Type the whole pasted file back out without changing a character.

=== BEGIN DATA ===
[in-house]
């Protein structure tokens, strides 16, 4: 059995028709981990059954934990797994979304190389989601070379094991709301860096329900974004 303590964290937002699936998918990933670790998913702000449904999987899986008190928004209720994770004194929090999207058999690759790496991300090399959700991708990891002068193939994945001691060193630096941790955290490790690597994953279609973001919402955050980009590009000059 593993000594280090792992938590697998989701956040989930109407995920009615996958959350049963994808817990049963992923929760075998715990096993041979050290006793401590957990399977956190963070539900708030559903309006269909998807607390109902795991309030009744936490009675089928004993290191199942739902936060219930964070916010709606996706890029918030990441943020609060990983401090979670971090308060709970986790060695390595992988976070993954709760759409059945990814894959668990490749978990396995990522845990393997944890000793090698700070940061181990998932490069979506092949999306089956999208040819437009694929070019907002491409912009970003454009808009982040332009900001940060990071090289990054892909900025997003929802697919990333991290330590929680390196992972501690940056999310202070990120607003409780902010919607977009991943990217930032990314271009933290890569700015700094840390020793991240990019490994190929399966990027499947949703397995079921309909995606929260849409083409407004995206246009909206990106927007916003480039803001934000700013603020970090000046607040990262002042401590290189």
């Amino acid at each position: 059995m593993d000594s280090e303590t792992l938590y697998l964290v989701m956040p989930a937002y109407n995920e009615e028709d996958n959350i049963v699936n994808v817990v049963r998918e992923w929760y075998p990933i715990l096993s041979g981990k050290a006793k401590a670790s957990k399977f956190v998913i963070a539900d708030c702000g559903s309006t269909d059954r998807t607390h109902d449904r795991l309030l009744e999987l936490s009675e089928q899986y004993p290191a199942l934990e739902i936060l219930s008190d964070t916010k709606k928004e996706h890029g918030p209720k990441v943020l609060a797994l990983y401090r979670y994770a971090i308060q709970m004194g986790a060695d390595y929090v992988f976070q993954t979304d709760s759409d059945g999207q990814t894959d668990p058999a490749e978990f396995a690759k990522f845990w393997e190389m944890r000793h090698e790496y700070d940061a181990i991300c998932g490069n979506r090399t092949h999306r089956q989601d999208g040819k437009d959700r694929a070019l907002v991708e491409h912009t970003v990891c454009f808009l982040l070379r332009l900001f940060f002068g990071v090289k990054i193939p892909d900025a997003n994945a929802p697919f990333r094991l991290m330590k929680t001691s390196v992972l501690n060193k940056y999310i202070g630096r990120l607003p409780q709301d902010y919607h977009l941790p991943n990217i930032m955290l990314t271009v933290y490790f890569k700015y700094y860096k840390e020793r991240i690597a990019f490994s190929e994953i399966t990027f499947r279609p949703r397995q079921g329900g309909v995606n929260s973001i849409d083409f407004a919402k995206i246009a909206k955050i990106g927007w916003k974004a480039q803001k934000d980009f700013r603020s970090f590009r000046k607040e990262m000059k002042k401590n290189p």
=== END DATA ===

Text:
[in-house]
């Protein structure tokens, strides 16, 4: 059995028709981990059954934990797994979304190389989601070379094991709301860096329900974004 303590964290937002699936998918990933670790998913702000449904999987899986008190928004209720994770004194929090999207058999690759790496991300090399959700991708990891002068193939994945001691060193630096941790955290490790690597994953279609973001919402955050980009590009000059 593993000594280090792992938590697998989701956040989930109407995920009615996958959350049963994808817990049963992923929760075998715990096993041979050290006793401590957990399977956190963070539900708030559903309006269909998807607390109902795991309030009744936490009675089928004993290191199942739902936060219930964070916010709606996706890029918030990441943020609060990983401090979670971090308060709970986790060695390595992988976070993954709760759409059945990814894959668990490749978990396995990522845990393997944890000793090698700070940061181990998932490069979506092949999306089956999208040819437009694929070019907002491409912009970003454009808009982040332009900001940060990071090289990054892909900025997003929802697919990333991290330590929680390196992972501690940056999310202070990120607003409780902010919607977009991943990217930032990314271009933290890569700015700094840390020793991240990019490994190929399966990027499947949703397995079921309909995606929260849409083409407004995206246009909206990106927007916003480039803001934000700013603020970090000046607040990262002042401590290189």
């Amino acid at each position: 059995m593993d000594s280090e303590t792992l938590y697998l964290v989701m956040p989930a937002y109407n995920e009615e028709d996958n959350i049963v699936n994808v817990v049963r998918e992923w929760y075998p990933i715990l096993s041979g981990k050290a006793k401590a670790s957990k399977f956190v998913i963070a539900d708030c702000g559903s309006t269909d059954r998807t607390h109902d449904r795991l309030l009744e999987l936490s009675e089928q899986y004993p290191a199942l934990e739902i936060l219930s008190d964070t916010k709606k928004e996706h890029g918030p209720k990441v943020l609060a797994l990983y401090r979670y994770a971090i308060q709970m004194g986790a060695d390595y929090v992988f976070q993954t979304d709760s759409d059945g999207q990814t894959d668990p058999a490749e978990f396995a690759k990522f845990w393997e190389m944890r000793h090698e790496y700070d940061a181990i991300c998932g490069n979506r090399t092949h999306r089956q989601d999208g040819k437009d959700r694929a070019l907002v991708e491409h912009t970003v990891c454009f808009l982040l070379r332009l900001f940060f002068g990071v090289k990054i193939p892909d900025a997003n994945a929802p697919f990333r094991l991290m330590k929680t001691s390196v992972l501690n060193k940056y999310i202070g630096r990120l607003p409780q709301d902010y919607h977009l941790p991943n990217i930032m955290l990314t271009v933290y490790f890569k700015y700094y860096k840390e020793r991240i690597a990019f490994s190929e994953i399966t990027f499947r279609p949703r397995q079921g329900g309909v995606n929260s973001i849409d083409f407004a919402k995206i246009a909206k955050i990106g927007w916003k974004a480039q803001k934000d980009f700013r603020s970090f590009r000046k607040e990262m000059k002042k401590n290189p």